The land use raster map for each of the three regions was downloaded from the 2018 National Standard Land Use Type Classification on the Geospatial Data Cloud platform.1 The downloaded raster maps were classified into four land cover types: forest, tea plantation, crop, and non-vegetation area (e.g., water body, built-up, and empty area). Further, 1,000 and 2,000-m radius buffers were drawn for each site using the “rgeos” package (Bivand et al., 2017) in R. To measure the fragmentation levels in each study region, four class-level and two landscape-level indexes were computed at the allocated buffers. At the class level, the number of patches (NP), edge density (ED), patch density (PD), and patch cohesion index (COHESION) were used to describe fragmentation and connectivity. Shannon’s diversity index (SHDI) and Shannon’s evenness index (SIEI) were used to illustrate the landscape-level fragmentation. The R package “landscape metrics” computed these indexes (Hesselbarth et al., 2019).

Data analysis

Population genetic differentiation and genetic structure analysis

Seven parameters, including allele number, allele proportion, allele richness (AR), expected heterozygosity (He), observed heterozygosity (Ho), inbreeding coefficient within the population (Fis), and Hardy–Weinberg equilibrium (HWE), were selected to illustrate S. empoasca genetic diversity within a population. All variables were calculated using the R package “diveRsity” (Keenan et al., 2013). Population pairwise genetic differentiation (FST) was calculated between a population pair using the R package “adegenet” (Jombart, 2008).

Discriminant analysis of principal components (DAPC) was then performed using the R package “adegenet” to deduce the spatial pattern of population structure. DAPC is a low computational-cost method that performs a k-mean algorithm after the transformation of principal component analysis (PCA) (Jombart et al., 2010). We used the “find cluster” function with 107 iterations to determine the best genetic cluster. A linear regression model and Pearson’s correlation analysis were performed to detect the pattern of isolation by distance (IBD).

Model comparison and construction

All models were run in Python 3.8. In the preliminary analysis, we evaluated the performance of eight commonly used ensemble learning algorithms: the Adaboost algorithm with decision tree and random forest classifier, the eXtreme Gradient Boosting (XGBoost) algorithm C decision tree and random forest classifier, GradientBoosting algorithm with decision tree classifier, the light gradient boosting (lightGBM) algorithm with decision tree classifier, the goss algorithm, and the cat boosting algorithm. In all eight models, environmental resistance distance was used as an explanatory variable, and the fixation index (FST) was used as a response variable. A Scikit-learn test train split function was used with a 0.3 test set split, and MinMaxScaler was used for data normalization. Four metrics, namely, Pearson’s correlation coefficient (r), R-squared (R2) value, root mean square error (RMSE), and mean absolute percentage error (MAPE), were used to evaluate and compare the performance of these models. Subsequently, a model with the best performance was selected for further analysis.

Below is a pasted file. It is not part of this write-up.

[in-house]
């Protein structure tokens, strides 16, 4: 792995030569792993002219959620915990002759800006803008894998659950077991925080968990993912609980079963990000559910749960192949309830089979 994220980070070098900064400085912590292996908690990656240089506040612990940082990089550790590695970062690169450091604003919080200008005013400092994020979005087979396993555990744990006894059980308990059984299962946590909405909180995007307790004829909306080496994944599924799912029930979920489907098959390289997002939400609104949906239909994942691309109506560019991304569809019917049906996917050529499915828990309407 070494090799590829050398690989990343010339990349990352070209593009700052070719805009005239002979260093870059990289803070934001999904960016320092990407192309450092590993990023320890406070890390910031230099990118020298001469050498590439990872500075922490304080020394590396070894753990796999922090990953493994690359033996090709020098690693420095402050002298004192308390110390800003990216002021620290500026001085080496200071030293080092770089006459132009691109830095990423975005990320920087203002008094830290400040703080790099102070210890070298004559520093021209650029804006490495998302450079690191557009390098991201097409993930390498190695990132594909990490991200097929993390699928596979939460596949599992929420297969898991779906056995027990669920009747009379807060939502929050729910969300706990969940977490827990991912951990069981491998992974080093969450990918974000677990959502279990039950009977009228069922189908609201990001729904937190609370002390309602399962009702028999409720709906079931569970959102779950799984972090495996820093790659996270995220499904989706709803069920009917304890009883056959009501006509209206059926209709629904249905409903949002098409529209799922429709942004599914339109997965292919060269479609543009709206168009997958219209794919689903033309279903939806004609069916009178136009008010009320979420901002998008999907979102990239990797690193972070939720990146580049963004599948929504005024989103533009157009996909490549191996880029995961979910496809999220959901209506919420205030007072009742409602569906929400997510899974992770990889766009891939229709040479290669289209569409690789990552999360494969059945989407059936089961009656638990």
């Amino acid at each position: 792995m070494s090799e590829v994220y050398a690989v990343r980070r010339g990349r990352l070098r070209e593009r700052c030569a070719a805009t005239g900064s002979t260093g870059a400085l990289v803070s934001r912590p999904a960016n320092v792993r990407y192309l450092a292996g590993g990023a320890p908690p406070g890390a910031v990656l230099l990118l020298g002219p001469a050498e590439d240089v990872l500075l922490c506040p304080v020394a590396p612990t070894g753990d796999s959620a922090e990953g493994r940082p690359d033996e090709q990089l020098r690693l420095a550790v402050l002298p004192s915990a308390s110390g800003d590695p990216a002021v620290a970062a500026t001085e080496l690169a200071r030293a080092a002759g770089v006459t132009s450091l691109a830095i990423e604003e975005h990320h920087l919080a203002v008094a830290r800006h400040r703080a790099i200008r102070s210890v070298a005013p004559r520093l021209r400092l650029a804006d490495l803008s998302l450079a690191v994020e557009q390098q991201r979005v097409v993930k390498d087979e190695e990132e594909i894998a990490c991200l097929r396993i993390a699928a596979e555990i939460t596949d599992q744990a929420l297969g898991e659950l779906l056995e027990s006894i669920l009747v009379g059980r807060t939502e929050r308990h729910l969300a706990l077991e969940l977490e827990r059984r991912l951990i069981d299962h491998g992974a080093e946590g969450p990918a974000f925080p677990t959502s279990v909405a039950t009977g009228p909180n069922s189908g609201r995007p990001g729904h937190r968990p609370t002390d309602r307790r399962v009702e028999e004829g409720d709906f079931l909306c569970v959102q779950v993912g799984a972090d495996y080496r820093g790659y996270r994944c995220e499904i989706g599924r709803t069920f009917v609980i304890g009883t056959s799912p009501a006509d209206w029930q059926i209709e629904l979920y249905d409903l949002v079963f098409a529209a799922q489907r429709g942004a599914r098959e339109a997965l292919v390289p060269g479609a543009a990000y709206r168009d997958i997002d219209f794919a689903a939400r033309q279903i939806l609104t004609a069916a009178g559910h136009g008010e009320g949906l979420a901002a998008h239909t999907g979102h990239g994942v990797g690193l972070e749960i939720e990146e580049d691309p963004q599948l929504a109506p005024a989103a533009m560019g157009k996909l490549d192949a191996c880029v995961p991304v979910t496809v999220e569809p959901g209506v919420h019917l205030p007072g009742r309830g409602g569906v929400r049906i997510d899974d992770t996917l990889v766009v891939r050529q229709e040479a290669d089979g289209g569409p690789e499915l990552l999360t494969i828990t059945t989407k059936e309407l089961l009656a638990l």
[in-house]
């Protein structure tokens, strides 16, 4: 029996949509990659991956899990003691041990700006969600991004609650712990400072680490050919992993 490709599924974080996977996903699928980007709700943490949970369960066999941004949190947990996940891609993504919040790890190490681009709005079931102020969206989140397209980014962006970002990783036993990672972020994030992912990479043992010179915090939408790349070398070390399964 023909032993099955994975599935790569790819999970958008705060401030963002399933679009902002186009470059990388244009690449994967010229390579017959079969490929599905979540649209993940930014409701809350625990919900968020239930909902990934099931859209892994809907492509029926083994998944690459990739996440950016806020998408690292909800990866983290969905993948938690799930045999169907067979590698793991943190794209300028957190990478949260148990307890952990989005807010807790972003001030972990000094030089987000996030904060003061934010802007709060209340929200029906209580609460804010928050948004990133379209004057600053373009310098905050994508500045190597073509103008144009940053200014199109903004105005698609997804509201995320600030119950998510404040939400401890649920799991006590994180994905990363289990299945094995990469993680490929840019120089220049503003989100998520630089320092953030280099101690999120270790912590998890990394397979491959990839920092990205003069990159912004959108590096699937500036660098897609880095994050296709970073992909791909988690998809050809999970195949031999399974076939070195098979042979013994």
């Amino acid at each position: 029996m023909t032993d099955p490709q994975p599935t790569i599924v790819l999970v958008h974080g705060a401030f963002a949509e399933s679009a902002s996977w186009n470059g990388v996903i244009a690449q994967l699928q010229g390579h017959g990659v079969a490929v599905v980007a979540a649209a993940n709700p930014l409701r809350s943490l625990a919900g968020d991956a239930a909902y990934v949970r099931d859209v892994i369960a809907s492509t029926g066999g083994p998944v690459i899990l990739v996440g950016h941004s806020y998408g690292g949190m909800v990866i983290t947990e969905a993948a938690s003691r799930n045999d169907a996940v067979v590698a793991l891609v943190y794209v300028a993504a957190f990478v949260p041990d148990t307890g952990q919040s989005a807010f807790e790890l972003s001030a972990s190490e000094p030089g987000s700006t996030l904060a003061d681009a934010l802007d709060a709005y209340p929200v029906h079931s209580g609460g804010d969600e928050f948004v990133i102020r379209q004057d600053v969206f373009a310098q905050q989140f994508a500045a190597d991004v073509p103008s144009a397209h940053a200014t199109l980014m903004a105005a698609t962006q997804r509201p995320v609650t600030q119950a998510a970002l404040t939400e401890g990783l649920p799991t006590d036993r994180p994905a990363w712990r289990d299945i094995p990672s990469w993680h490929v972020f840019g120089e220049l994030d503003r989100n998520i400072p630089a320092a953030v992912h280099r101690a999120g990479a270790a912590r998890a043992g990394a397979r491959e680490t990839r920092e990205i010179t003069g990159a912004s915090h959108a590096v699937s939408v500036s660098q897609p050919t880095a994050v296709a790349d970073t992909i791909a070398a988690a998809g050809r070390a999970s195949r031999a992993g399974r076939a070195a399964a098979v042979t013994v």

The best model was tuned by GridSearchCV in Scikit-learn. Specifically, all 28 environmental variables were used to predict the STR-based resistance surface by the fitted model. Resistance distance was then calculated using the STR-based resistance surface by the least cost path (LCP) method. A new model was tuned again using the new LCP datasets. We also use the permutation importance to visualize our machine learning model. Compared to other feature importance ranking methods, permutation importance reconstructs the relationship between the target and the feature through multiple permutation calculations to explore the model’s dependence on the feature. Subsequently, the predicted resistance surface was transformed into a connectivity surface by taking the inverse of each pixel value.

Effect of landscape pattern on genetic diversity

Considering the small number of datasets of 20 sample sites, we performed Pearson’s correlation analysis in the R package “Hmisc” (Harrell and Dupont, 2006) to evaluate the relationship between the S. empoasca population’s genetic diversity and landscape features around sampled tea plantations. Three parameters, allele richness (AR), expected heterozygosity (He), and observed heterozygosity (Ho), were selected to test the relative relationship with landscape metrics by calculating the relative coefficient and p-value in R.


Population’s genetic diversity and differentiation

The estimates of genetic diversity determined by analyzing the ten microsatellites in 506 individuals are shown in Table 1. All genetic diversity indices showed extremely strong and narrow ranges of changes (AR: 2.45–3.02; Ho: 0.4–0.51; and He: 0.41–0.51). Except for Xingcun (XC), Fengpo (FPC), Chengdun (CD), Dahongpao (DHP), Yangzhuang (YZC), Hongxing (HXC), Fuding (FD), and Anxi (AX) populations, the inbreeding coefficients (Fis) were more than zero for all populations. The p-value of Fisher’s exact test showed deviation from Hardy–Weinberg equilibrium (HWE) in Shangpu (SPC) and FD populations. Higher genetic differentiation (FST > 0.07) was found in Pikengkou (PKK), SPC, Fuzhou (FZ), and AX populations (Figure 1) than in other pair populations (FST < 0.04).